Nigerian Rain Forecast Seen Hurting Cocoa Crop With Floods, Mold: Nigeria’s rainy season will last longer than usual, the country’s weather agency predicted, raising concerns that floods and disease will damage the nation’s cocoa crop. Nigeria, the world’s fourth-biggest cocoa producer, will get rain through the end of December, about a month longer than last year, according to forecasts e-mailed to Bloomberg on Thursday from the nation’s meteorological agency.
The coming of rain will be delayed by eight to 13 days in southern Nigerian states, which account for more than 60 percent of the country’s cocoa, the agency known as NIMET said. The prediction is “a bad omen for cocoa development” in the 2015-16 season, Joseph Ayodele, a cocoa farmer and vice chairman of the Cocoa Farmers Association, said by phone on Friday from the southwest town of Ado Ekiti.
Rains continuing until December will probably “lead to excessive flooding of cocoa farms and a massive incidence of black pod” disease and mold, he said. Nigeria is the world’s number four cocoa producer after Ivory Coast, Ghana and Indonesia. The West African nation produced 350,000 metric tons of cocoa in the 2013-2014 season, according to the Agriculture Ministry.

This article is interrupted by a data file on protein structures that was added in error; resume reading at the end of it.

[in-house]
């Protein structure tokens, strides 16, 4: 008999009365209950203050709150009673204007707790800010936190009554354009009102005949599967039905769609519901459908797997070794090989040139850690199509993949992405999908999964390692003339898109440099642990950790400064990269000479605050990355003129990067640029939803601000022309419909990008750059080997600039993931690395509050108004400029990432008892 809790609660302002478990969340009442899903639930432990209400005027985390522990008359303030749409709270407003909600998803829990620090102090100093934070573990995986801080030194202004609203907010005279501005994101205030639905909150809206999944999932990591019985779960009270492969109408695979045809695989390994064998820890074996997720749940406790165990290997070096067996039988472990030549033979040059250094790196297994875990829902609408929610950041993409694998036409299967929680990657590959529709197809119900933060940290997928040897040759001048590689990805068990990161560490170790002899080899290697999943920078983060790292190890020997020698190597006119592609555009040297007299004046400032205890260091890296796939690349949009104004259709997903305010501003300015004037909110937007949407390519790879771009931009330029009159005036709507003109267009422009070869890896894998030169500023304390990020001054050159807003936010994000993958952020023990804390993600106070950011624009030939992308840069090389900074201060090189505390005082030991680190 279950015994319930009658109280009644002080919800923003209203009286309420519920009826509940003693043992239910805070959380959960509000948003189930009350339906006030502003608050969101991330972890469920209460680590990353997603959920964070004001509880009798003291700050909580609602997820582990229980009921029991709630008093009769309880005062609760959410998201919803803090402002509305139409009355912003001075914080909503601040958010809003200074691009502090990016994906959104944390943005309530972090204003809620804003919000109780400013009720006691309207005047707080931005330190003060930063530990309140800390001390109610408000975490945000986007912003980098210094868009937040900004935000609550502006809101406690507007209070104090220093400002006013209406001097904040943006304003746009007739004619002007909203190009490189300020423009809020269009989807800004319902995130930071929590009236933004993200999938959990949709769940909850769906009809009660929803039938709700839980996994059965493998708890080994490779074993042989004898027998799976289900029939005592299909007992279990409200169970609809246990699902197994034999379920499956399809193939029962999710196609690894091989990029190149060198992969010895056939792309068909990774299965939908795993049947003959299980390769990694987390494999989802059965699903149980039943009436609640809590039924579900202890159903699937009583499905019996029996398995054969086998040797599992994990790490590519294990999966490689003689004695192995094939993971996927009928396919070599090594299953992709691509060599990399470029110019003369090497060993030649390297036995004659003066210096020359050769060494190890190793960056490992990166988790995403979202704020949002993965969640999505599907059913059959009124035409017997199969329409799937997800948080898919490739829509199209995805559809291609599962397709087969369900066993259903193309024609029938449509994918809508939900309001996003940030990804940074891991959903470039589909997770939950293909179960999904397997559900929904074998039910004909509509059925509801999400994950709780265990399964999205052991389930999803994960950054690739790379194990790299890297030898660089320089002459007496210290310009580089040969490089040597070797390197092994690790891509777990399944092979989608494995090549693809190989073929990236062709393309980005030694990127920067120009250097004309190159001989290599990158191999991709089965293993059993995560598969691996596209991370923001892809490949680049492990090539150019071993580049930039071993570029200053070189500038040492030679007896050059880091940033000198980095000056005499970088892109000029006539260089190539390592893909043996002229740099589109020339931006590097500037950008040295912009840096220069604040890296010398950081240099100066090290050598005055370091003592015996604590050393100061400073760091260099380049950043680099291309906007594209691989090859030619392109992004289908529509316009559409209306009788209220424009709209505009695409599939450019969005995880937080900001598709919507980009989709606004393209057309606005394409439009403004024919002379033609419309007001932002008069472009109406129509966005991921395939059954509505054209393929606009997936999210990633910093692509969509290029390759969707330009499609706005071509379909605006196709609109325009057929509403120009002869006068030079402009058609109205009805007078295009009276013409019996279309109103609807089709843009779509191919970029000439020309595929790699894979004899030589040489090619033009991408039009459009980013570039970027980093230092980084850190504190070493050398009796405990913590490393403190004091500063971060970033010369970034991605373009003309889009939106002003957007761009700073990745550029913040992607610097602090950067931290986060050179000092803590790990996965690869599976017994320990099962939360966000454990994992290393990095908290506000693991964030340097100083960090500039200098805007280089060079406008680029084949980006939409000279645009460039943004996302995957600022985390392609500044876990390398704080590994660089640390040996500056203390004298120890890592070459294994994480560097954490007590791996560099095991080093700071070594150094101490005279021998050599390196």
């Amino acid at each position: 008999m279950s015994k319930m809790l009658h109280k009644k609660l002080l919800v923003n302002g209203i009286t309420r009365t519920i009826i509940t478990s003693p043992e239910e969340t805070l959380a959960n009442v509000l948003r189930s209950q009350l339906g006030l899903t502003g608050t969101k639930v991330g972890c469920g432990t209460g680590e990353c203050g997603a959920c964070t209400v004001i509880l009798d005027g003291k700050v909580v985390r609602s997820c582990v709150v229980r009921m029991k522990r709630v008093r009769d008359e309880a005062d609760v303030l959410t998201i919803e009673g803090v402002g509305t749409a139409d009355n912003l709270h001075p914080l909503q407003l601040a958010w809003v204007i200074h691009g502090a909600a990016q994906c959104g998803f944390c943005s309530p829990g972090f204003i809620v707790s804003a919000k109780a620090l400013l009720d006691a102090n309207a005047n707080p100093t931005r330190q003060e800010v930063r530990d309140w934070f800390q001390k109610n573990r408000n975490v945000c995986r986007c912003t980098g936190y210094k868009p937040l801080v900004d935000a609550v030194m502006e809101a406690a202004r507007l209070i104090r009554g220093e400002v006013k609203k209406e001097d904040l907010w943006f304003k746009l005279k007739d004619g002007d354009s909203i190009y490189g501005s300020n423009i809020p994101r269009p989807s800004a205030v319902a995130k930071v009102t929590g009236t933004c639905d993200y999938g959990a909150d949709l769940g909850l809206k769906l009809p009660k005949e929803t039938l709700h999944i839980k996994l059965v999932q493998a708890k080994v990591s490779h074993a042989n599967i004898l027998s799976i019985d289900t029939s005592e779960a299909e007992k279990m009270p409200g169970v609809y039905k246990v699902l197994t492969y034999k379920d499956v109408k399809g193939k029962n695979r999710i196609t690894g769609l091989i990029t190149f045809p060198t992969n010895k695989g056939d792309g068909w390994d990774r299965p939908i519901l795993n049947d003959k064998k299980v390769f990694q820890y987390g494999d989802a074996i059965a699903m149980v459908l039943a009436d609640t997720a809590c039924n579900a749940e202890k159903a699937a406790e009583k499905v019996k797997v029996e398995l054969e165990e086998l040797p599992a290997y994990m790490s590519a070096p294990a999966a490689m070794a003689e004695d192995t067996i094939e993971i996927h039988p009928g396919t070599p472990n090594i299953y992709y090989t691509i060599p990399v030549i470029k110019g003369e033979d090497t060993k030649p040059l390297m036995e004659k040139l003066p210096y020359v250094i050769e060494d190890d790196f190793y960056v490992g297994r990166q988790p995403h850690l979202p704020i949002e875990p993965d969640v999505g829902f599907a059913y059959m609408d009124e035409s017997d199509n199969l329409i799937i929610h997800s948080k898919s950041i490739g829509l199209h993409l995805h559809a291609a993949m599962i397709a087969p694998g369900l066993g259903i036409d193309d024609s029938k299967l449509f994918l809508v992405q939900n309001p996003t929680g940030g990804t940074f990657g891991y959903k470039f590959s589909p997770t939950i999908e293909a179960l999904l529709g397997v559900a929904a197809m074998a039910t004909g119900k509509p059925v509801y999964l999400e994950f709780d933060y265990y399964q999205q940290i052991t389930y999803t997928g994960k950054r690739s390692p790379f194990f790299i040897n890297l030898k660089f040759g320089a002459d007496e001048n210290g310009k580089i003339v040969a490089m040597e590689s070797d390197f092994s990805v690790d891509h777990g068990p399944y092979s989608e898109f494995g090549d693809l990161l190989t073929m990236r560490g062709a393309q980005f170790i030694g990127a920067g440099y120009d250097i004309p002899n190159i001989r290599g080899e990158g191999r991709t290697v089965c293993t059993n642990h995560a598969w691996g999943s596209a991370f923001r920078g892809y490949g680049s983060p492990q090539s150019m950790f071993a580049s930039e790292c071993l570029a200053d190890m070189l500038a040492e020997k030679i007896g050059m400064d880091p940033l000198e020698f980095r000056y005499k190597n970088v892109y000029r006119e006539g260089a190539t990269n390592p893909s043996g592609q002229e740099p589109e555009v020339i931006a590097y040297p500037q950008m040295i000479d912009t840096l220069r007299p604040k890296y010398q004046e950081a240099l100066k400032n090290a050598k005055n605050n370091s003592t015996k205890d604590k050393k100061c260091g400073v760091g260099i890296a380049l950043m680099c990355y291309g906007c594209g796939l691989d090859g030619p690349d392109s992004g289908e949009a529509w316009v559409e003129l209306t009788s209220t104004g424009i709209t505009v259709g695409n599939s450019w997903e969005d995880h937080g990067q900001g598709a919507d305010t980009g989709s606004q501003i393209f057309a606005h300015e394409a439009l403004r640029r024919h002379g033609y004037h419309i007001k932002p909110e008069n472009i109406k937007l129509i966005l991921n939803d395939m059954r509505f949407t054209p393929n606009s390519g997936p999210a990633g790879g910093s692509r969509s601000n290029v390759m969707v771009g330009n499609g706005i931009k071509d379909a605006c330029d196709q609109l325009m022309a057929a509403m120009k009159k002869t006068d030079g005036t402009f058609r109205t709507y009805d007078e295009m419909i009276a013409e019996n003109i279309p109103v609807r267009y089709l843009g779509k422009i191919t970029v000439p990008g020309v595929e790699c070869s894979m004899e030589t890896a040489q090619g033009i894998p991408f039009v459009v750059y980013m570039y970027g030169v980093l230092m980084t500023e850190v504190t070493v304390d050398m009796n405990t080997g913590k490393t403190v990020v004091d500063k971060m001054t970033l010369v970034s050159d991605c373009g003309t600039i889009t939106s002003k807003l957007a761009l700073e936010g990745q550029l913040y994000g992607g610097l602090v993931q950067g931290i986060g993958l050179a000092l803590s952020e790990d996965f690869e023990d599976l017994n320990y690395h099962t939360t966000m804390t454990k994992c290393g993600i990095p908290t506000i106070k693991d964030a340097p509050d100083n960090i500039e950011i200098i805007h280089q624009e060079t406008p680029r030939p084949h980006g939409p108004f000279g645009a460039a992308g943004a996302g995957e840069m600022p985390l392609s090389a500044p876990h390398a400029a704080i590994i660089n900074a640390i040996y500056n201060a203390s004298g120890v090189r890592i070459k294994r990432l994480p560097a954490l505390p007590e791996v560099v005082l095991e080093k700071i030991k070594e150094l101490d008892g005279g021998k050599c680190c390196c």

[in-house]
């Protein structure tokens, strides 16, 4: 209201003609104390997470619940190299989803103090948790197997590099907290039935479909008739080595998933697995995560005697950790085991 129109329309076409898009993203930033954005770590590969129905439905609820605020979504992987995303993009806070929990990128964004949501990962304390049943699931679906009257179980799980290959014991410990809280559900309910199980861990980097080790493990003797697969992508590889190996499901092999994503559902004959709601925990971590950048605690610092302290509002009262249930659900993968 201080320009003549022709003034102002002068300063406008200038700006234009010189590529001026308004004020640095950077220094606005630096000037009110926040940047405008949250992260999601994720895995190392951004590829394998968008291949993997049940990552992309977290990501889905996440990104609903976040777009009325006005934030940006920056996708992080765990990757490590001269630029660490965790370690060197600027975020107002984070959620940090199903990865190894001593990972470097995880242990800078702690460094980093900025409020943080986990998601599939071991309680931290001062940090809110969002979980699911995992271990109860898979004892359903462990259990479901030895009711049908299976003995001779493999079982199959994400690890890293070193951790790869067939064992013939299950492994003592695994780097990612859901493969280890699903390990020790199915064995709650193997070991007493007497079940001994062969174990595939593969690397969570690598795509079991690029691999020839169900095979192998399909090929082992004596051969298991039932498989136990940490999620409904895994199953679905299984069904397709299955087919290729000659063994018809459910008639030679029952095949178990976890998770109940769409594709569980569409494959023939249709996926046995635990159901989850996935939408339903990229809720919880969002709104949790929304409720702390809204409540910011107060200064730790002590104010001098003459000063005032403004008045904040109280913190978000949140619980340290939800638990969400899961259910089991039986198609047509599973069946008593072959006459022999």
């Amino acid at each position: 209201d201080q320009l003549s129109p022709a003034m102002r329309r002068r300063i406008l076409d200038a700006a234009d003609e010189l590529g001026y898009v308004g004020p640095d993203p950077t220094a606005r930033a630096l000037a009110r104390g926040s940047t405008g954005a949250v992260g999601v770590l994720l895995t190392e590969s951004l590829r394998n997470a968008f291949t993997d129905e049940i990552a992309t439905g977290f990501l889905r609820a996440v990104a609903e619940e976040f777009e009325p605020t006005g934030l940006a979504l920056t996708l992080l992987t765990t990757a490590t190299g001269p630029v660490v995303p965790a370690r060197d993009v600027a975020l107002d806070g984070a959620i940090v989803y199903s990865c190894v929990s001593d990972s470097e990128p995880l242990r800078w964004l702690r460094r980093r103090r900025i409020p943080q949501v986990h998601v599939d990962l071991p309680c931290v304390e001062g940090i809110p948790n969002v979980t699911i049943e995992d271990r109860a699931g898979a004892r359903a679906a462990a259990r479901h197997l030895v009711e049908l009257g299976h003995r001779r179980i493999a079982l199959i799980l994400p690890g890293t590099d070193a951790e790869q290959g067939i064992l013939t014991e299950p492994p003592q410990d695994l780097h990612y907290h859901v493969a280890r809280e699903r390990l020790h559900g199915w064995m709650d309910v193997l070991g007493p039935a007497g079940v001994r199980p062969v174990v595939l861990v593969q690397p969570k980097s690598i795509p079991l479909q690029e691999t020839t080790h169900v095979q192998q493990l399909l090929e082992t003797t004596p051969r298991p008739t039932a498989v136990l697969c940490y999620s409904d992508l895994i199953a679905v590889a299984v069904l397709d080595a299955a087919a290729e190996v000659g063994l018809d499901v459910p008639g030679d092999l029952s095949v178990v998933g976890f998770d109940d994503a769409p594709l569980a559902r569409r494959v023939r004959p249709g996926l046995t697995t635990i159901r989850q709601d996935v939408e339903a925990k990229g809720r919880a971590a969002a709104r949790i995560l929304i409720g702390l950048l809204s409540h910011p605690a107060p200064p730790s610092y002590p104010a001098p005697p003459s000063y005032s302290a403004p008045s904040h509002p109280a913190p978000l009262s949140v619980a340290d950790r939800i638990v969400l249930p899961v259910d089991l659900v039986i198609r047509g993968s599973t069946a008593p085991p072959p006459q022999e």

The International Cocoa Organization assessed Nigeria’s production for that season at 240,000 tons. Cocoa thrives best in temperatures from 18 degrees Celsius to 32 degrees Celsius, and doesn’t fare well in waterlogged soil, according to the ICCO. The majority of Nigeria’s cocoa farmers, who operate small holdings, may not be able to stock up agricultural chemicals needed to combat rain-induced diseases, according a farmer from Idanre, the biggest cocoa-growing community in the southwest. Many have yet to receive government subsidies for last year’s purchases, he said.
This article originally appeared in Bloomberg